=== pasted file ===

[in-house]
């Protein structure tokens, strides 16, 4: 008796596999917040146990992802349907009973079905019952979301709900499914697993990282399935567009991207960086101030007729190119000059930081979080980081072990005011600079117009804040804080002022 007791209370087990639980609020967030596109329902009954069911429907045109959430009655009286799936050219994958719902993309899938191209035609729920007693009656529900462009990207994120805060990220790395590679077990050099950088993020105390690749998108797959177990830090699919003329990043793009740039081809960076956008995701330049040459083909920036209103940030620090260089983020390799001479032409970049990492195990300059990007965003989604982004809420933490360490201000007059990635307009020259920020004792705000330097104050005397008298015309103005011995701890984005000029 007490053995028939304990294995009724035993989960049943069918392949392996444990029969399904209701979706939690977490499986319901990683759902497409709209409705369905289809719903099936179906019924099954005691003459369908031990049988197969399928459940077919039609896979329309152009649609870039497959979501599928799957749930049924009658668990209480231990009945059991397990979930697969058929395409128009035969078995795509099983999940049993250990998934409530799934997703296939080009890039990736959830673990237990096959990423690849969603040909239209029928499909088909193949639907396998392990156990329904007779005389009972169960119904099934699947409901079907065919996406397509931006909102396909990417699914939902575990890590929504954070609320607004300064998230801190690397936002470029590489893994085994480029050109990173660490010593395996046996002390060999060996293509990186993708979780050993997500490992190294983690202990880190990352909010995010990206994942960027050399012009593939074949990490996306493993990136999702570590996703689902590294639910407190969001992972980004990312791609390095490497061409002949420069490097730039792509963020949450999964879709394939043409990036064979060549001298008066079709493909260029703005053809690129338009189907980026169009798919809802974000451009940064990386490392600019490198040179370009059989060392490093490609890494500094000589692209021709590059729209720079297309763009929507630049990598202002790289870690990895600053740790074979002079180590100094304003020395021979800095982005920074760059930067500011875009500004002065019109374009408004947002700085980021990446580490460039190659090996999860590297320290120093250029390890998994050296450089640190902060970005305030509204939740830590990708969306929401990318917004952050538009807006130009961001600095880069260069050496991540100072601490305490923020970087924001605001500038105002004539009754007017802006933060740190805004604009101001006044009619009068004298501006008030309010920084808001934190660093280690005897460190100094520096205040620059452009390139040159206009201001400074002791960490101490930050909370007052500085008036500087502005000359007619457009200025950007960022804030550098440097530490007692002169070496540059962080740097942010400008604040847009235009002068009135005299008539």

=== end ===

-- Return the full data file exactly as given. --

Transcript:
[in-house]
């Protein structure tokens, strides 16, 4: 008796596999917040146990992802349907009973079905019952979301709900499914697993990282399935567009991207960086101030007729190119000059930081979080980081072990005011600079117009804040804080002022 007791209370087990639980609020967030596109329902009954069911429907045109959430009655009286799936050219994958719902993309899938191209035609729920007693009656529900462009990207994120805060990220790395590679077990050099950088993020105390690749998108797959177990830090699919003329990043793009740039081809960076956008995701330049040459083909920036209103940030620090260089983020390799001479032409970049990492195990300059990007965003989604982004809420933490360490201000007059990635307009020259920020004792705000330097104050005397008298015309103005011995701890984005000029 007490053995028939304990294995009724035993989960049943069918392949392996444990029969399904209701979706939690977490499986319901990683759902497409709209409705369905289809719903099936179906019924099954005691003459369908031990049988197969399928459940077919039609896979329309152009649609870039497959979501599928799957749930049924009658668990209480231990009945059991397990979930697969058929395409128009035969078995795509099983999940049993250990998934409530799934997703296939080009890039990736959830673990237990096959990423690849969603040909239209029928499909088909193949639907396998392990156990329904007779005389009972169960119904099934699947409901079907065919996406397509931006909102396909990417699914939902575990890590929504954070609320607004300064998230801190690397936002470029590489893994085994480029050109990173660490010593395996046996002390060999060996293509990186993708979780050993997500490992190294983690202990880190990352909010995010990206994942960027050399012009593939074949990490996306493993990136999702570590996703689902590294639910407190969001992972980004990312791609390095490497061409002949420069490097730039792509963020949450999964879709394939043409990036064979060549001298008066079709493909260029703005053809690129338009189907980026169009798919809802974000451009940064990386490392600019490198040179370009059989060392490093490609890494500094000589692209021709590059729209720079297309763009929507630049990598202002790289870690990895600053740790074979002079180590100094304003020395021979800095982005920074760059930067500011875009500004002065019109374009408004947002700085980021990446580490460039190659090996999860590297320290120093250029390890998994050296450089640190902060970005305030509204939740830590990708969306929401990318917004952050538009807006130009961001600095880069260069050496991540100072601490305490923020970087924001605001500038105002004539009754007017802006933060740190805004604009101001006044009619009068004298501006008030309010920084808001934190660093280690005897460190100094520096205040620059452009390139040159206009201001400074002791960490101490930050909370007052500085008036500087502005000359007619457009200025950007960022804030550098440097530490007692002169070496540059962080740097942010400008604040847009235009002068009135005299008539």